Whipple's disease


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Related to Whipple's disease: tropical sprue, Whipple's procedure

lipodystrophy

 [lip″o-dis´tro-fe]
1. any disturbance of fat metabolism.
2. a group of conditions due to defective metabolism of fat, resulting in absence of subcutaneous fat; they may be congenital or acquired and partial or total. (See Atlas 2, Part F.)
congenital generalized lipodystrophy an autosomal recessive condition marked by the virtual absence of subcutaneous adipose tissue, large body size, splenomegaly, hirsutism, acanthosis nigricans, and reduced glucose tolerance in the presence of high insulin levels.
intestinal lipodystrophy former name for Whipple's disease.
partial lipodystrophy a condition seen mainly in females in the first decade of life, characterized by symmetrical loss of subcutaneous fat, usually beginning on the face and gradually extending to the chest, neck, back, and upper limbs; this gives the lower part of the body an apparent, and possibly real, adiposity of the buttocks and lower limbs. Some affected patients develop insulin-resistant diabetes mellitus, triglyceridemia, and renal disease.
progressive lipodystrophy progressive and symmetrical loss of subcutaneous fat from the parts above the pelvis, facial emaciation, and abnormal accumulation of fat about the thighs and buttocks.
total lipodystrophy an autosomal recessive disorder occurring mainly in females, characterized by a generalized loss of subcutaneous fat and extracutaneous adipose tissue, present at birth or appearing later in life, and associated with hepatomegaly with abdominal protuberance, hypoglycemia and insulin-resistant nonketotic diabetes, hyperlipemia, marked elevation of the basal metabolic rate, accelerated somatic growth, advanced bone age, acanthosis nigricans and hirsutism.

Whipple's disease

Intestinal lipodystrophy, lipodystrophy GI disease A systemic malabsorption syndrome characterized by diffuse tissue infiltration with glycoprotein-rich macrophages and abundant bacillary forms Clinical ♂:♀ ratio, 10:1, accompanied by acropachyia digestiva, cutaneous hyperpigmentation, malabsorption, diarrhea, steatorrhea, arthritis, lymphadenopathy, endocarditis, fever, pleuritis CNS alterations-eg demyelination of posterior columns; bacilliform inclusions occur in the skin, nervous system, joints, heart, vessels, kidney, lung, serosal membranes, lymph nodes, spleen, liver Treatment Penicillin + streptomycin for 2 wks, then long-term tetracycline. Cf Pseudo-Whipple's disease.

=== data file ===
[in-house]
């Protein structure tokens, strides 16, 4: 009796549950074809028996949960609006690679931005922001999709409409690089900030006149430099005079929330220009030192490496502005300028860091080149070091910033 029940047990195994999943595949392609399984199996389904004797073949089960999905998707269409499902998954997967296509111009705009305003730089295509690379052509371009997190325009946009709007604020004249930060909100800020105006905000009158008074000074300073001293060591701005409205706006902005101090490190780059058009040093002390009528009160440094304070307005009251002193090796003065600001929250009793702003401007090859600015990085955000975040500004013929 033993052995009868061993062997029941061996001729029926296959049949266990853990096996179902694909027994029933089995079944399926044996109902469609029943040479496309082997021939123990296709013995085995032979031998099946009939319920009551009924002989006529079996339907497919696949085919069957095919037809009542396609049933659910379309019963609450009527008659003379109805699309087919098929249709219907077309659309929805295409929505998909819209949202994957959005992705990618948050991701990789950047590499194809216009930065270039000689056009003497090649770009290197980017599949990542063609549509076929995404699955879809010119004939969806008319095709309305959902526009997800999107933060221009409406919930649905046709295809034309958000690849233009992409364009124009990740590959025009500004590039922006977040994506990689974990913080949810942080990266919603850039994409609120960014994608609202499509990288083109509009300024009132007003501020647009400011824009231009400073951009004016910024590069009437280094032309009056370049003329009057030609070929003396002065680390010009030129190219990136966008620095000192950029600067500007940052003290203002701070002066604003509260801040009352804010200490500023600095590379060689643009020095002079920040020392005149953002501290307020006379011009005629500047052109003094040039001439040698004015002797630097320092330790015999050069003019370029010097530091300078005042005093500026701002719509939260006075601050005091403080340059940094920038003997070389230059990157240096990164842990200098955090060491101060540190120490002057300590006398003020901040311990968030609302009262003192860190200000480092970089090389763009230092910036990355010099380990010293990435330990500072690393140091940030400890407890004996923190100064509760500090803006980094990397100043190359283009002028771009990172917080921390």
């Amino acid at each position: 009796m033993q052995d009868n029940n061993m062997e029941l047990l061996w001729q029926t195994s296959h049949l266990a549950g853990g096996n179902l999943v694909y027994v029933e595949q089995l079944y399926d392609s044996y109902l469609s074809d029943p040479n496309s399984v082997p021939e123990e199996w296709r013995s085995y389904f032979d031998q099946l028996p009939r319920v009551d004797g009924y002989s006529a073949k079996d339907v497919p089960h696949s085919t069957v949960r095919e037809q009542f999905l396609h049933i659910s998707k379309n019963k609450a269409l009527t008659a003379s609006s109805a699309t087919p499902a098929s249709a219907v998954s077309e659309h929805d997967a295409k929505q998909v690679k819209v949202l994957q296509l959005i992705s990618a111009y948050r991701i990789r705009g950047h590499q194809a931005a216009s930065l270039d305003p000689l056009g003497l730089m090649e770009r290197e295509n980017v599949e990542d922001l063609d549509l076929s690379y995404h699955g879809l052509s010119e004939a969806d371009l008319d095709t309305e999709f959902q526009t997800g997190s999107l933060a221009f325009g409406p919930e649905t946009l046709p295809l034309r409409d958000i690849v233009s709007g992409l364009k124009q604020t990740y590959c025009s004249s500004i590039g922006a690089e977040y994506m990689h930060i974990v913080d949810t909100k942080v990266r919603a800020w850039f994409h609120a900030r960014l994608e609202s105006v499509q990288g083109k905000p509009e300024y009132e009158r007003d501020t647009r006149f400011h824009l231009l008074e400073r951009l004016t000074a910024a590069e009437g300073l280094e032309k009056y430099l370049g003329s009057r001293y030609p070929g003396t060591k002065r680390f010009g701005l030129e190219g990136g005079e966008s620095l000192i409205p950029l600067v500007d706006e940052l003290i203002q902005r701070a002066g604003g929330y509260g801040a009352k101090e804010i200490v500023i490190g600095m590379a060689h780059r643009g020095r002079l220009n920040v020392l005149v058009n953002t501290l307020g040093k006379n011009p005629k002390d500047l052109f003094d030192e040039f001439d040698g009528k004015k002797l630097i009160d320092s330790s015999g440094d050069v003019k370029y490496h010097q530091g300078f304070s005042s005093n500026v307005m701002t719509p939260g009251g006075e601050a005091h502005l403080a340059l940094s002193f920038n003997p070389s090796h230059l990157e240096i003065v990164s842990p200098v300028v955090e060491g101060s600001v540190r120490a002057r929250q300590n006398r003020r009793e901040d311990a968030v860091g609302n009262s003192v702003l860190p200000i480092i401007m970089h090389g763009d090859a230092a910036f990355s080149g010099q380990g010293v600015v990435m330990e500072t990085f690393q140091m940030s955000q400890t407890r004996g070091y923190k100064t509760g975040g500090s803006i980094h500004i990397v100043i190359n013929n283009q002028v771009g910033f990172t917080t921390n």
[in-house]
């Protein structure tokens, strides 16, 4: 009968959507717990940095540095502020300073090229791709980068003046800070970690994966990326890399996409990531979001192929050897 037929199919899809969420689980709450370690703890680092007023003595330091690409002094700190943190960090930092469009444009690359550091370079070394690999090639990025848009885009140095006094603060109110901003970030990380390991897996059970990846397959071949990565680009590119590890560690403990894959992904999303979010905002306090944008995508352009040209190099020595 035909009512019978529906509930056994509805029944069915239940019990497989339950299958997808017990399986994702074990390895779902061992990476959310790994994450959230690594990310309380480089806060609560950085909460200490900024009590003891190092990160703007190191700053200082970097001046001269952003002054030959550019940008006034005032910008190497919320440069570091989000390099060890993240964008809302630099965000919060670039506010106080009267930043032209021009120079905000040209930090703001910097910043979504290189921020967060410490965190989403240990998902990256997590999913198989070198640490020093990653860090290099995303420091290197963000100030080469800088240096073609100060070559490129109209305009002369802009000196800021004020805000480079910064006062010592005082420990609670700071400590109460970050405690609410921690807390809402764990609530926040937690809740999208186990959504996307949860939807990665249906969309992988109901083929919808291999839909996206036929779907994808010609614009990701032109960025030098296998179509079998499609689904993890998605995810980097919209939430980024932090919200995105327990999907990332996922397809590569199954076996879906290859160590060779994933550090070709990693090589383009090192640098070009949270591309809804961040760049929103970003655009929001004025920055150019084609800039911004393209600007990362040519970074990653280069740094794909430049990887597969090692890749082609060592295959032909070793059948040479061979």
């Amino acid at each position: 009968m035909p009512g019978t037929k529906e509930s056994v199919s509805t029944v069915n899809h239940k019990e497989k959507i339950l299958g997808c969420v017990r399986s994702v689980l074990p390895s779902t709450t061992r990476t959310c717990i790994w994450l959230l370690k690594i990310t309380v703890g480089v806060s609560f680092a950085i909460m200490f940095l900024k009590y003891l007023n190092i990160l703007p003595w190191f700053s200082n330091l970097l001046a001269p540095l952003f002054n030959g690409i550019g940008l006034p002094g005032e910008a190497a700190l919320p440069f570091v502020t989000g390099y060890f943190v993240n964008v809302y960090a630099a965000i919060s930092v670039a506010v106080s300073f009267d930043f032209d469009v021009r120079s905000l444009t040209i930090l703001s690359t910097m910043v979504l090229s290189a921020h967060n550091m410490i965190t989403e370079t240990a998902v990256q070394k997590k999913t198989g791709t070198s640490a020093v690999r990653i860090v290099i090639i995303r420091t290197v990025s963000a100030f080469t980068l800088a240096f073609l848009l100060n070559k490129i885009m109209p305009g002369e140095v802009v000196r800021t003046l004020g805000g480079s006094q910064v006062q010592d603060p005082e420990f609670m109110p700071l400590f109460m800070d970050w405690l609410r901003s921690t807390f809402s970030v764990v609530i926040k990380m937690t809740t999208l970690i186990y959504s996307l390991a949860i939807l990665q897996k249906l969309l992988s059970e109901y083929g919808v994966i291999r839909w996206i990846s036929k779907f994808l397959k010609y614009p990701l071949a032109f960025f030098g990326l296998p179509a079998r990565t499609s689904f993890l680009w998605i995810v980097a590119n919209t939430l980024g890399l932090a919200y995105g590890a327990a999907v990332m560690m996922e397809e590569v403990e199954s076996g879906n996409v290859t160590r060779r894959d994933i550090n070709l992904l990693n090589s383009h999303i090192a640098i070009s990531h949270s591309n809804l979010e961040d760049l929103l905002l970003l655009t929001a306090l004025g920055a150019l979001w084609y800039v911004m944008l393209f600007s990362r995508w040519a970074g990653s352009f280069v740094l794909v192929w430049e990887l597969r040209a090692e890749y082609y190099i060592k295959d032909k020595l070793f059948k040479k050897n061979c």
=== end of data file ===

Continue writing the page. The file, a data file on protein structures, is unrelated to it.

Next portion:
Whipple's disease

A rare MALABSORPTION disorder in which the VILLI of the intestine are stubby or absent and fatty masses occur in the bowel, the local lymph nodes and elsewhere in the body. Enormous numbers of MACROPHAGES containing foamy material are found in the intestine and elsewhere and with them many bacteria that can be identified by POLYMERASE CHAIN REACTION as Tropheryma whipplei . Symptoms are numerous and include arthritis, fever, loss of weight, abdominal pain, diarrhoea, ANAEMIA, abnormal skin colouring, PLEURISY, ENDOCARDITIS, OEDEMA and FINGER CLUBBING. The joint problems often precede the intestinal disorder by months or years. The condition responds well to very prolonged antibacterial treatment with co-trimoxazole. Also known as intestinal lipodystrophy. (George Hoyt Whipple, 1878–1976, American pathologist).

Whipple's disease

A disorder of impaired absorption of nutrients by the small intestine. Symptoms include diarrhea, abdominal pain, progressive weight loss, joint pain, swollen lymph nodes, abnormal skin pigmentation, anemia, and fever. The precise cause is unknown, but it is probably due to an unidentified bacterial infection.
References in periodicals archive ?
Microscopy of the small intestine suggested Whipple's disease. To deepen diagnostics, mucosal samples of the small intestine were examined in the electron microscope, showing macrophages with the damaged mucosal membrane containing numerous elongated microorganisms corresponding structurally to Tropheryma whipplei (Figure 4).
Due to the low incidence of Whipple's disease and its difficult diagnosis, a patient's very detailed medical history, clinical examination, laboratory tests, endoscopic evaluation of the gastrointestinal tract and histopathological examination of mucosal bioptates should be regarded as basic in recognising this disease.
Altwegg, "Whipple's disease and "Tropheryma whippelii"," Clinical Microbiology Reviews, vol.
Raoult, "Whipple's disease: new aspects of pathogenesis and treatment," Lancet Infectious Diseases, vol.
From the negative results for malignancy, we proceeded to the investigation of Whipple's disease, as the patient's condition was progressively worsening.
Whipple's disease should be considered in the differential diagnosis of malignant tumours and lymphoproliferative diseases, as it manifests in the formation of multiple lymphadenopathy.
Nondeforming arthritis is most characteristic of Whipple's disease and is frequently the initial symptom.
In a large Spanish analysis of 91 cases of Whipple's disease from 1947 to 2001 [35], the most common symptoms and signs were weight loss (80%), diarrhoea (63%), lymphadenopathy (35%), skin signs (32%), abdominal pain (27%), fever (23%), joint complaints (20%), and neurological symptoms (16%).
Whipple's disease endocarditis following anti-TNF therapy for atypical rheumatoid arthritis.
Infective endocarditis as the only manifestation of Whipple's disease: an atypical presentation.
Identification of candidate antigen in Whipple's disease using a serological proteomic approach.
Im munosuppressive therapy in Whipple's disease patients is associated with the appearance of gastrointestinal manifestations.